Now that we’ve sorted the cards into steps the user should take, let’s arrange that into a User Flow. A User Flow is the path you mark out for your users to take, and you should make it easy for them to discover the next step in the process.
Build Your Own User Flows
If you want to build a User Flows on the computer, my top recommendation is Sketch because it is a popular tool of choice for many people working in User Experience
Sketch is a design toolkit built to help you create your best work — from your earliest ideas, through to final artwork.
I have included a Sketch file in the project downloads for this course.
There are many other options besides Sketch. Here are a couple of alternatives.
Funnelytics is a website that is meant for digital marketing sales funnels, but it has the components needed to make visual user flows quickly...and it’s free!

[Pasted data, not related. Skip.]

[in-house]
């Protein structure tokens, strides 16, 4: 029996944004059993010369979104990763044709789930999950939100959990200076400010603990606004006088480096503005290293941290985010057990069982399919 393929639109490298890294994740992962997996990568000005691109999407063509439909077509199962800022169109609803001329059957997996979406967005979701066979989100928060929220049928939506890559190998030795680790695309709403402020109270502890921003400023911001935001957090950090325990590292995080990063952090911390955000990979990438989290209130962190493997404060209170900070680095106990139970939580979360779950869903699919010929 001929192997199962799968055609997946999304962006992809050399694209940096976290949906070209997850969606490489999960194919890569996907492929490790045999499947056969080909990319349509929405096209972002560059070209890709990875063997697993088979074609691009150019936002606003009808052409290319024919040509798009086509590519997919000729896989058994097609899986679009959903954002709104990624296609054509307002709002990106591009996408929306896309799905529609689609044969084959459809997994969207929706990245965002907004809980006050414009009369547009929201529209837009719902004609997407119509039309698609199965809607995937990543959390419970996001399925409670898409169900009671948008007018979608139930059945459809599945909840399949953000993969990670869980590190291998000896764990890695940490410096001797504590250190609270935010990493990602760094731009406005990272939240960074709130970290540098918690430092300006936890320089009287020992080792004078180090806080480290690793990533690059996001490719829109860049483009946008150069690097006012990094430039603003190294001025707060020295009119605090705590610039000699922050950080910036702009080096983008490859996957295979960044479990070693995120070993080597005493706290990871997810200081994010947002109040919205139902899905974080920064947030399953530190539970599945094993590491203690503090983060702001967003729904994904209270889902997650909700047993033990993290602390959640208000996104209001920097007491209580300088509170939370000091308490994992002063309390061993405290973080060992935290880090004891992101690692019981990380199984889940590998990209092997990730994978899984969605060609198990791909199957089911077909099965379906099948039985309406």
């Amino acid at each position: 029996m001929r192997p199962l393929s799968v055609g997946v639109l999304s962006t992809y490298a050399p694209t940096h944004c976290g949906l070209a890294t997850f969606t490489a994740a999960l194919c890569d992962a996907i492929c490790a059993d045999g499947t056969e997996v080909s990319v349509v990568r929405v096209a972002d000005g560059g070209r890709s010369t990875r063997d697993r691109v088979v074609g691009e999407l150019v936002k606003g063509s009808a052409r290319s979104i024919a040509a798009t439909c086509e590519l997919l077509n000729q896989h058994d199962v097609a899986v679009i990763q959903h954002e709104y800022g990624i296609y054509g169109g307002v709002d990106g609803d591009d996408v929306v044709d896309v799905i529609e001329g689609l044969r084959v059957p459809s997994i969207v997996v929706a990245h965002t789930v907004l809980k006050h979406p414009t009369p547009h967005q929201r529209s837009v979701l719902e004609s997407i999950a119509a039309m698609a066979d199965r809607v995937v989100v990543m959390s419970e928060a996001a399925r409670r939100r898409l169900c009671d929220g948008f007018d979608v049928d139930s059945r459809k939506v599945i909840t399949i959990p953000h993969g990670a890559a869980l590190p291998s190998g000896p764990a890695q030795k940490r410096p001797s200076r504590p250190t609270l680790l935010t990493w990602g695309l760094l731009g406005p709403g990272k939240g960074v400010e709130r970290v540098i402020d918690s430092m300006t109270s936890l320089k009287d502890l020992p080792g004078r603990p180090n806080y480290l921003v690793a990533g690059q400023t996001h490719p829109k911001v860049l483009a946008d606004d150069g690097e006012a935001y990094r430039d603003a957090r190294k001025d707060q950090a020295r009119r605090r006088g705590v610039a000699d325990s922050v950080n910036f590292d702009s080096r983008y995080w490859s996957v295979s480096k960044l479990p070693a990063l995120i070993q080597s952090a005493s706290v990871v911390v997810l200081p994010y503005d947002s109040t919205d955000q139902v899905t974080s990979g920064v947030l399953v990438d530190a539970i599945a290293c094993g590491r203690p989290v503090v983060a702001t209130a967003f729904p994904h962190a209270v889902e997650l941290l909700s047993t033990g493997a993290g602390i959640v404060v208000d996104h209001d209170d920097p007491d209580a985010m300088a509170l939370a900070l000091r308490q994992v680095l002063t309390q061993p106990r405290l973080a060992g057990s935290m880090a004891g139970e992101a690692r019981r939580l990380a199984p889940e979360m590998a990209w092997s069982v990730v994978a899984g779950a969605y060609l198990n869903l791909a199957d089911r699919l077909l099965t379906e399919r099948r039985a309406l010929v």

- LucidChart is $5/month for a basic plan, but it includes a lot of premade shapes and features. It is less visual than Funnelytics, relying on text to convey meaning.
These are just a few options for you. There are many out there, and we recommend you looking for yourself to see what solution best suits your needs.
This article explains user flows clearly, and it also shows other common types of flows you may see. It does a good job comparing and contrasting differences between user flows and the other flows represented
UX Glossary: Task Flows, User Flows, Flowcharts, and some New-ish Stuff, by Naema Baskanderi
Linked earlier course notes, this Optimization Glossary from Optimizely does an excellent job covering what user flows are.
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